World Markets Weekend Update: The Global Selloff Decelerates
August 29, 2015
by Doug Short
Four of the eight indexes on our world watch finished in the red this week, an improvement over the previous when all eight posted substantial losses. However, the skew remains negative, with the average of the eight at -1.49%. Note also that we had an East-West divide, with the four advances in the Western indexes and the four declines in the East. Germany's DAX was the top performer, with a respectable 1.72% gain. China's Shanghai Composite posted another dismal week, down 7.85%.
Here is an overlay of the eight for a sense of their comparative performance so far in 2015.
As for the Shanghai selloff in recent weeks, below is a log-scale weekly chart illustrating the bubble that peaked in 2007 and the rally that started last year. The index is off its -43.3% interim low set on Wednesday and is now down only -37.4% off its June 12 peak.
Here is a table of the 2015 data performance, sorted from high to low, along with the interim highs for the eight indexes. Five of the eight are now in the red YTD, down from four last week. The Shanghai Composite being the newcomer to the YTD red list.
A Closer Look at the Last Four Weeks
The tables below provide a concise overview of performance comparisons over the past four weeks (through year's end) for these eight major indexes. We've also included the average for each week so that we can evaluate the performance of a specific index relative to the overall mean and better understand weekly volatility. The colors for each index name help us visualize the comparative performance over time.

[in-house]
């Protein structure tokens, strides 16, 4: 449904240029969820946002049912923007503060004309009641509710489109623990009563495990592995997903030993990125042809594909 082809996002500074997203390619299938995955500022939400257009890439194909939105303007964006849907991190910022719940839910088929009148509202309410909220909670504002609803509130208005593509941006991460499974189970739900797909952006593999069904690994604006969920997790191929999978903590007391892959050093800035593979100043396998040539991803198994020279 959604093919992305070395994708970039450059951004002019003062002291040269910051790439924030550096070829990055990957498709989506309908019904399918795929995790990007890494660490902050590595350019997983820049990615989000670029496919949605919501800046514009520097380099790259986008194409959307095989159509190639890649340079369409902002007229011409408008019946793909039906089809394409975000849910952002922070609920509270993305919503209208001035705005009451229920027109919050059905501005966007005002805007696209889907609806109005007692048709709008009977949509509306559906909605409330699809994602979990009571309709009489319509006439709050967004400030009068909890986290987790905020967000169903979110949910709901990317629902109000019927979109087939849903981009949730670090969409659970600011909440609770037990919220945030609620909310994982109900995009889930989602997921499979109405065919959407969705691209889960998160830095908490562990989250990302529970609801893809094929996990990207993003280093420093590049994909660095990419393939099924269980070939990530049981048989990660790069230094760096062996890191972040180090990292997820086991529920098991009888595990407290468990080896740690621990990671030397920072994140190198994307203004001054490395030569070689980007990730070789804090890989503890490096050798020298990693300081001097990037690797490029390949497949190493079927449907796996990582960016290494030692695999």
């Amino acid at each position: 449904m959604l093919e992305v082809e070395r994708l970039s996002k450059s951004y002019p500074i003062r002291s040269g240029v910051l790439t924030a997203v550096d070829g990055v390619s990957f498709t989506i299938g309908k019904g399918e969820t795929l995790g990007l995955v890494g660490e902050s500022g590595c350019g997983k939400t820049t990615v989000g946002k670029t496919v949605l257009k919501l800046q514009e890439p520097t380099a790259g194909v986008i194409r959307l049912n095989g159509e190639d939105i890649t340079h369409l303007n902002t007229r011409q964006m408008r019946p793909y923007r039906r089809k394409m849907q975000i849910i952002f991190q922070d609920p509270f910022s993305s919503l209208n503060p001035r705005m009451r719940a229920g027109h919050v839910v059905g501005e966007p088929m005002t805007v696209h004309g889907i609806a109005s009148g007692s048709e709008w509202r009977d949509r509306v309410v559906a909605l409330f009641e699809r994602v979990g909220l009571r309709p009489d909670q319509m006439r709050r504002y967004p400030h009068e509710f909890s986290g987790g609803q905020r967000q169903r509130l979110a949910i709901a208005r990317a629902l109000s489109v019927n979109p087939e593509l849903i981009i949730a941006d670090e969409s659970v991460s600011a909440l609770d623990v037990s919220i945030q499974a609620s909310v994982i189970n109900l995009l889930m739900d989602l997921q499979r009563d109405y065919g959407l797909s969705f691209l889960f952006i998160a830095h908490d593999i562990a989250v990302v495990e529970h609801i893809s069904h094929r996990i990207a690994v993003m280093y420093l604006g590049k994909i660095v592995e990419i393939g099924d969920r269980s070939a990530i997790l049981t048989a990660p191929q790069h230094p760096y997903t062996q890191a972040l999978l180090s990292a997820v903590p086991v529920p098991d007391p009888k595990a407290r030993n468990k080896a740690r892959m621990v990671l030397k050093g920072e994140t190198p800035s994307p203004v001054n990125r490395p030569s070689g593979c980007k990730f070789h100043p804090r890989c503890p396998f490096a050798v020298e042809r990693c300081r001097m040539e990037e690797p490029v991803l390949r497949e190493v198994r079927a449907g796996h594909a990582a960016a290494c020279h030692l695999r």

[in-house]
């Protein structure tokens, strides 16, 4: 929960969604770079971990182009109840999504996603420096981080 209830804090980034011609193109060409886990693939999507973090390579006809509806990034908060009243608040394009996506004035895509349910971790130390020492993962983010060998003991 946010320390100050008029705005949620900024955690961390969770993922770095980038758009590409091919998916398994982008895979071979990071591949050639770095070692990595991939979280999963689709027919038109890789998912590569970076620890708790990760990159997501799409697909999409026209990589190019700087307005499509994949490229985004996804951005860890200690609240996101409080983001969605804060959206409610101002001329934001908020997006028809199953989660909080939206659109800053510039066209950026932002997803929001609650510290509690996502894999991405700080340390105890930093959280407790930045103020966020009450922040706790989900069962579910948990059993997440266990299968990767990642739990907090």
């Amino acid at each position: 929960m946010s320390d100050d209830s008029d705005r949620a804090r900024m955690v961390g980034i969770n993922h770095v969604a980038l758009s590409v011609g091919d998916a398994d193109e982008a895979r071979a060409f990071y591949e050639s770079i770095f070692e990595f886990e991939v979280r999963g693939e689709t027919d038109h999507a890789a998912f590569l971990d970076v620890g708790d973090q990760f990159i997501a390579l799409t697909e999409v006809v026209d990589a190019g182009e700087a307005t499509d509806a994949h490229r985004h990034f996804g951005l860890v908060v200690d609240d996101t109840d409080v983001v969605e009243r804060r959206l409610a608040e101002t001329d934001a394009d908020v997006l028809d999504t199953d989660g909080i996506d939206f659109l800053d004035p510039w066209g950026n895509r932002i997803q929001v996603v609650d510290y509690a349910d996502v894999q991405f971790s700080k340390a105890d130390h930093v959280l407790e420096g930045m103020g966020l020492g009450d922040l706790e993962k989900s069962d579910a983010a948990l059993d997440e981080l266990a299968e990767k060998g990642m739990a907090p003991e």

The chart below illustrates the comparative performance of World Markets since March 9, 2009. The start date is arbitrary: The S&P 500, CAC 40 and BSE SENSEX hit their lows on March 9th, the Nikkei 225 on March 10th, the DAX on March 6th, the FTSE on March 3rd, the Shanghai Composite on November 4, 2008, and the Hang Seng even earlier on October 27, 2008. However, by aligning on the same day and measuring the percent change, we get a better sense of the relative performance than if we align the lows.
A Longer Look Back
Here is the same chart starting from the turn of 21st century. The relative over-performance of the emerging markets (Shanghai, Mumbai SENSEX and Hang Seng) up to their 2007 peaks is evident, and the SENSEX remains by far the top performer. The Shanghai, in contrast, formed a perfect Eiffel Tower from late 2006 to late 2009.
Check back next week for a new update.
Note: We track Germany's DAXK a price-only index, instead of the more familiar DAX index (which includes dividends), for consistency with the other indexes, which do not include dividends.
All the indexes are calculated in their local currencies.